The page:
Juvenile Justice Final

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The view that criminality is a dynamic process, influenced by social experiences as well as individual characteristics is called…

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1

The view that criminality is a dynamic process, influenced by social experiences as well as individual characteristics is called…

A. Differential Association.

B. Labeling Theory.

C. Life-course theory.

D. Conflict theory.

E. Developmental theories.

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2

The Gluecks’ research focused on as a forerunner of a delinquent career.

A. Economic conditions.

B. Early onset of delinquency.

C. School failure.

D. Abuse and neglect.

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3

This developmental theory posties that there is more than one path to a delinquent career.

A. Trajectory Theory.

B. Latent Trait Theory.

C. Life-course Theory.

D. General Theory of Crime.

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4

A cluster of antisocial behaviors that may include family dysfunction, substance abuse, smoking, precocious sexuality and early pregnancy, educational underachievement, suicide attempts, sensation seeking, and unemployment, as well as delinquency is called…

A. Problem behavior syndrome.

B. Delinquency syndrome.

C. Sociopath behavior.

D. Psychopath behavior.

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5

The to delinquent deviance begins at an early age with stubborn behavior, which leads to defiance and then to authority avoidance.

A. Covert pathway.

B. Overt pathway.

C. Authority conflict pathway.

D. Corrected behavior pathway.

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6

The to a delinquent career begins with minor underhanded behavior, leads to property damage, and eventually escalates to more serious forms of theft and fraud.

A. Covert pathway.

B. Overt pathway.

C. Authority conflict pathway.

D. Corrected behavior pathway.

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7

An offender who follows the most common delinquent trajectory in which antisocial behavior peaks in adolescence and then diminishes is called a/an…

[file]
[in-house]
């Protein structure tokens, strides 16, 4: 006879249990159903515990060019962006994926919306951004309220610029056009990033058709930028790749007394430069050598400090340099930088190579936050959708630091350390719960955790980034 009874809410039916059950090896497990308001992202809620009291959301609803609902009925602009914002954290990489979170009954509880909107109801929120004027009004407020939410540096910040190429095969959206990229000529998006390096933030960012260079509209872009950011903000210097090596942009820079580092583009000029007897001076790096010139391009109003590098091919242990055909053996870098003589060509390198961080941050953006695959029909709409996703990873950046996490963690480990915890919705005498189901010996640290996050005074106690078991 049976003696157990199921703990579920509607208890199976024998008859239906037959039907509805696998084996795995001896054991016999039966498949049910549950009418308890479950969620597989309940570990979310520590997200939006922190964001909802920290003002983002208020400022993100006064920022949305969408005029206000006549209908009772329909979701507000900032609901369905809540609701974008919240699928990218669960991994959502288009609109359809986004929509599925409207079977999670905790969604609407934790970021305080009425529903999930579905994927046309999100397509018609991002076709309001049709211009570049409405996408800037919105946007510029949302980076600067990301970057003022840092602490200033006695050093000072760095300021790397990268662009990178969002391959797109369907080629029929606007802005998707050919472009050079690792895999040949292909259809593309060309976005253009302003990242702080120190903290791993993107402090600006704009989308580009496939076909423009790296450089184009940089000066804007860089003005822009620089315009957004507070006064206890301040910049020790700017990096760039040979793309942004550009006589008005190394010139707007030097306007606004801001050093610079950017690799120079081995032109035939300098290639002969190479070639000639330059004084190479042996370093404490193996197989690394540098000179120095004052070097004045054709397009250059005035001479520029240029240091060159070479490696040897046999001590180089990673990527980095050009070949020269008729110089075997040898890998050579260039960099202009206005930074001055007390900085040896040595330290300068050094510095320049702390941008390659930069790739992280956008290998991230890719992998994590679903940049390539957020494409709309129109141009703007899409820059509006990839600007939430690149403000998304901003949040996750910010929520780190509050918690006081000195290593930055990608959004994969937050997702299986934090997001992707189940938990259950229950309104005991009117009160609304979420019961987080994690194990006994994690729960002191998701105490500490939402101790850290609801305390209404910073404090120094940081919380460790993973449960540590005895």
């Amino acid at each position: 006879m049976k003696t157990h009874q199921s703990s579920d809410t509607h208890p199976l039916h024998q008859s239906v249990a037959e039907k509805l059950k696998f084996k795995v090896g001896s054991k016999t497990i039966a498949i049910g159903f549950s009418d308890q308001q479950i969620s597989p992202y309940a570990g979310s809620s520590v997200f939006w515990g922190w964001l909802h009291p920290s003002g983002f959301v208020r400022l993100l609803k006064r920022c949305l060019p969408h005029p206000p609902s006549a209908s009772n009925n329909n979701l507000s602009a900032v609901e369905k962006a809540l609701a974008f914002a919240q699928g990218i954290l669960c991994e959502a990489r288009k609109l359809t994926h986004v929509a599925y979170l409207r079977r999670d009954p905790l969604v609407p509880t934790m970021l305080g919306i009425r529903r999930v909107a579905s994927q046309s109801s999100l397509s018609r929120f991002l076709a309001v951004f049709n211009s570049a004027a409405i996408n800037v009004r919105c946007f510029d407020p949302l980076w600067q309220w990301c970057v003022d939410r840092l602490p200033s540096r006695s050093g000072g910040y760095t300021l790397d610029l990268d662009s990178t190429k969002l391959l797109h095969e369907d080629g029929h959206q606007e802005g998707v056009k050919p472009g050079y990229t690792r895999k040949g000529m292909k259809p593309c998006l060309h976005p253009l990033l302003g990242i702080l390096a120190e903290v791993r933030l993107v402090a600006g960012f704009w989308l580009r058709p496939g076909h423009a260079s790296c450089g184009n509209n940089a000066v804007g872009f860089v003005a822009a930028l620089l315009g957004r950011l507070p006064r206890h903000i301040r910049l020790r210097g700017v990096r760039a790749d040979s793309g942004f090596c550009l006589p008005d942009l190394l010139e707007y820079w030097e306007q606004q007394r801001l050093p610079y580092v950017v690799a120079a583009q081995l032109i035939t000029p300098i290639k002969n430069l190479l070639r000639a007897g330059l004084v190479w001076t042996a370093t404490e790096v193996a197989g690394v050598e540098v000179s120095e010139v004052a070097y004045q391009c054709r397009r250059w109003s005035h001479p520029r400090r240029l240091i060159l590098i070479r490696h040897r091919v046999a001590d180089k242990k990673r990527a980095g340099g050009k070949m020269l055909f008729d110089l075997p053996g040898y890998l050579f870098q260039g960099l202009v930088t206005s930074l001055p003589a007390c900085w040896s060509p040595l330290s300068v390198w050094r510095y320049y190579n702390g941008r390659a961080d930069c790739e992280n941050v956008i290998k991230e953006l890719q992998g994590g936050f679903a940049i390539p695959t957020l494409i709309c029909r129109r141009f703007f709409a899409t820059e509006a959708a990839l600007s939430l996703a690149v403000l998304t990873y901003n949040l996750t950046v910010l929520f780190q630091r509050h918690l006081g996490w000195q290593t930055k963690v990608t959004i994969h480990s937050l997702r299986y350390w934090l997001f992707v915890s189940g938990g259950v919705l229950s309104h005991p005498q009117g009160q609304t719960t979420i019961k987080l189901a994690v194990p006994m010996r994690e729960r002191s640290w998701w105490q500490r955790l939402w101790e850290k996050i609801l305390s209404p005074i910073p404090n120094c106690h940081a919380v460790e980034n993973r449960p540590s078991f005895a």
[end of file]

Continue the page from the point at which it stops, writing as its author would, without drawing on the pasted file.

A. Conflicted offender.

B. Life-course persister.

C. Latent criminal.

D. Adolescent-limited.

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8

Gaining employment, getting married, or joining the military create informal social control mechanisms that limit delinquent behavior opportunities; these events are considered to be according to Sampson and Laub.

A. Turning points.

B. Cumulative disadvantage.

C. Social capital.

D. Impulsivity.

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9

refers to the propensity to commit crime that profoundly and permanently disrupts normal socialization over the life course.

A. State dependence.

B. Cumulative disadvantages.

C. Crime patterns.

D. Deteriorating bonds.

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10

When a person has positive relations with individuals and institutions, as in a successful marriage or career, tht support is sometimes referred to as….

A. Social support.

B. Social capital.

C. Encouragement.

D. Positive reinforcement.

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11

theories incorporate social, personal, and developmental factors into complex explanations of human behavior.

A. Latent.

B. Behavioral.

C. Integrated.

D. Age-graded.

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12

Defective intelligence, impulsive personality, genetic abnormalities, and the physical chemical functioning of the brain are all examples of a…

A. Latent trait.

B. Characteristic pattern.

C. Personality disorder.

D. Neurosis.

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13

Michael Gottfredson and Travis Hirschi developed the theory.

A. Labeling.

B. Trajectory.

C. General theory of crime.

D. Differential association.

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14

Gottfredson and Hirschi attribute the tendency to commit delinquent acts to a person’s…

A. Low level of self-control.

B. Educational level.

C. Social-emotional development.

D. Full scale IQ.

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15

Gottfredson and Hirschi traced the root cause of low levels of self-control to…

A. Poor academic achievement.

B. Inadequate diet.

C. Inadequate childrearing practices.

D. Neglect and abuse.

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16

On average, _____ juvenile delinquency cases are adjudicated annually.

A. 875,000

B. 1 million

C. 1.2 million

D. 1.7 million

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17

A _____ refers to a court appointed individual who protects the interests of the child in cases involving the child’s welfare.

a. Court appointed defense attorney

b. Social worker

c. Social attorney

d. Guardian ad litem

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18

The typical status offense detainee is a female charged with _____.

a. Curfew violation

b. Indecent exposure

c. Liquor law violation

d. Tobacco law violation

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19

The juvenile court did not include a prosecutor in its first 60 years of existence because _____.

a. The court followed a social service helping model

b. There was no constitutional right to legal counsel, so a prosecutor was unnecessary

c. The judge acted as the prosecutor